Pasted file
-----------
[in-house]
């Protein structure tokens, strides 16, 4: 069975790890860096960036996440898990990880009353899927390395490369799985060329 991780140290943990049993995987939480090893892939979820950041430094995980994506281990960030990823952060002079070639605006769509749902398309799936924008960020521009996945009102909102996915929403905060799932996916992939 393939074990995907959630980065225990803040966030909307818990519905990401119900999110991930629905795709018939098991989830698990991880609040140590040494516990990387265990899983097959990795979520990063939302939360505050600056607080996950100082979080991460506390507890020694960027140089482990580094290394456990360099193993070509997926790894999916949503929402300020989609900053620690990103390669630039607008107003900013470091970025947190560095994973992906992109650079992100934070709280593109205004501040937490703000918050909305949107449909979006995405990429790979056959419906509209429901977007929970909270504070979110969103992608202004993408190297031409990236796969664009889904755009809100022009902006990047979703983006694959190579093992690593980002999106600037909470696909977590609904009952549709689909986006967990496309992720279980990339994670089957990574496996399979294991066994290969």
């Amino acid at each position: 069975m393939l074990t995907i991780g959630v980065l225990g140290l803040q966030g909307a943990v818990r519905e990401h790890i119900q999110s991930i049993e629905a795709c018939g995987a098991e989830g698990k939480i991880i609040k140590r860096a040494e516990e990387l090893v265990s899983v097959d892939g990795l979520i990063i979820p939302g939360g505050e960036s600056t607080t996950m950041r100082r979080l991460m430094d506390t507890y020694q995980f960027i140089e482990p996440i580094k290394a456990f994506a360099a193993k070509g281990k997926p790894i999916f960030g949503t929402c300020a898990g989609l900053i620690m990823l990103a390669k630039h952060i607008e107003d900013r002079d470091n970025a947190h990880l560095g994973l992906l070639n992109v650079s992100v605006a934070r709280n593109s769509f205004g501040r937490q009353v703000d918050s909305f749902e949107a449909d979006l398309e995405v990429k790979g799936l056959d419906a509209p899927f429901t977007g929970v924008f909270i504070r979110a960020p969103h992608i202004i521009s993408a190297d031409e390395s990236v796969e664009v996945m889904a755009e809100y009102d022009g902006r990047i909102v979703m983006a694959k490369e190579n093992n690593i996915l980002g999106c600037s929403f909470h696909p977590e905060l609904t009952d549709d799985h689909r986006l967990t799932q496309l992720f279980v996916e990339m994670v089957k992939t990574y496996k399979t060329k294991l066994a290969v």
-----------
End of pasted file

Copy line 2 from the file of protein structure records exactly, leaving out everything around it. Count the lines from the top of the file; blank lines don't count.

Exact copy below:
């Protein structure tokens, strides 16, 4: 069975790890860096960036996440898990990880009353899927390395490369799985060329 991780140290943990049993995987939480090893892939979820950041430094995980994506281990960030990823952060002079070639605006769509749902398309799936924008960020521009996945009102909102996915929403905060799932996916992939 393939074990995907959630980065225990803040966030909307818990519905990401119900999110991930629905795709018939098991989830698990991880609040140590040494516990990387265990899983097959990795979520990063939302939360505050600056607080996950100082979080991460506390507890020694960027140089482990580094290394456990360099193993070509997926790894999916949503929402300020989609900053620690990103390669630039607008107003900013470091970025947190560095994973992906992109650079992100934070709280593109205004501040937490703000918050909305949107449909979006995405990429790979056959419906509209429901977007929970909270504070979110969103992608202004993408190297031409990236796969664009889904755009809100022009902006990047979703983006694959190579093992690593980002999106600037909470696909977590609904009952549709689909986006967990496309992720279980990339994670089957990574496996399979294991066994290969």